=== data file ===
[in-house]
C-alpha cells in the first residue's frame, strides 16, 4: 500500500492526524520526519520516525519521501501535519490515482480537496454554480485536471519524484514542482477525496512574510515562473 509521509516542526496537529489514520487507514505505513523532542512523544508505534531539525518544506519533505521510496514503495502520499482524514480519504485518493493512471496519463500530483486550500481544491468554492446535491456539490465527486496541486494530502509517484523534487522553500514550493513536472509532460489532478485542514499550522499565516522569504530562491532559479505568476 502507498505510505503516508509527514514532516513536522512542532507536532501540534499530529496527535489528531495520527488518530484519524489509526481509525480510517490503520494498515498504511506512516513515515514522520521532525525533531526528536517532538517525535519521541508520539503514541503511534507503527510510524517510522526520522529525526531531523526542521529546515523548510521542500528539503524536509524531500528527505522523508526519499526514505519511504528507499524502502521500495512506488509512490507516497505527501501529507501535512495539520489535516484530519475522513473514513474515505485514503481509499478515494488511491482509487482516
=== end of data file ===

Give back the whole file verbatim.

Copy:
[in-house]
C-alpha cells in the first residue's frame, strides 16, 4: 500500500492526524520526519520516525519521501501535519490515482480537496454554480485536471519524484514542482477525496512574510515562473 509521509516542526496537529489514520487507514505505513523532542512523544508505534531539525518544506519533505521510496514503495502520499482524514480519504485518493493512471496519463500530483486550500481544491468554492446535491456539490465527486496541486494530502509517484523534487522553500514550493513536472509532460489532478485542514499550522499565516522569504530562491532559479505568476 502507498505510505503516508509527514514532516513536522512542532507536532501540534499530529496527535489528531495520527488518530484519524489509526481509525480510517490503520494498515498504511506512516513515515514522520521532525525533531526528536517532538517525535519521541508520539503514541503511534507503527510510524517510522526520522529525526531531523526542521529546515523548510521542500528539503524536509524531500528527505522523508526519499526514505519511504528507499524502502521500495512506488509512490507516497505527501501529507501535512495539520489535516484530519475522513473514513474515505485514503481509499478515494488511491482509487482516